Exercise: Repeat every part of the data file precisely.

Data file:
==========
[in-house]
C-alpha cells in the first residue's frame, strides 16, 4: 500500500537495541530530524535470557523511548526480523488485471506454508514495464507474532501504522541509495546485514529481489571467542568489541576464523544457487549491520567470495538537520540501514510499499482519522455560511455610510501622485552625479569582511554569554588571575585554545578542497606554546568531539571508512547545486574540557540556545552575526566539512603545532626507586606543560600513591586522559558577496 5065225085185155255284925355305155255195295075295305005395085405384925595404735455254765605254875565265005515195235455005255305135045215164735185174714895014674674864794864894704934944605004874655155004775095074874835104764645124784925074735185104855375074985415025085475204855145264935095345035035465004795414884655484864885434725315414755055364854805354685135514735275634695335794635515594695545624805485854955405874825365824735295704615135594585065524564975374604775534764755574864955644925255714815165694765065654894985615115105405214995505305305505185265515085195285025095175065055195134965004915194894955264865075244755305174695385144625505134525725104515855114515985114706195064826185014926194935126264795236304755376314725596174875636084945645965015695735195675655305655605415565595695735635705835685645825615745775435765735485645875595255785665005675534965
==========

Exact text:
[in-house]
C-alpha cells in the first residue's frame, strides 16, 4: 500500500537495541530530524535470557523511548526480523488485471506454508514495464507474532501504522541509495546485514529481489571467542568489541576464523544457487549491520567470495538537520540501514510499499482519522455560511455610510501622485552625479569582511554569554588571575585554545578542497606554546568531539571508512547545486574540557540556545552575526566539512603545532626507586606543560600513591586522559558577496 5065225085185155255284925355305155255195295075295305005395085405384925595404735455254765605254875565265005515195235455005255305135045215164735185174714895014674674864794864894704934944605004874655155004775095074874835104764645124784925074735185104855375074985415025085475204855145264935095345035035465004795414884655484864885434725315414755055364854805354685135514735275634695335794635515594695545624805485854955405874825365824735295704615135594585065524564975374604775534764755574864955644925255714815165694765065654894985615115105405214995505305305505185265515085195285025095175065055195134965004915194894955264865075244755305174695385144625505134525725104515855114515985114706195064826185014926194935126264795236304755376314725596174875636084945645965015695735195675655305655605415565595695735635705835685645825615745775435765735485645875595255785665005675534965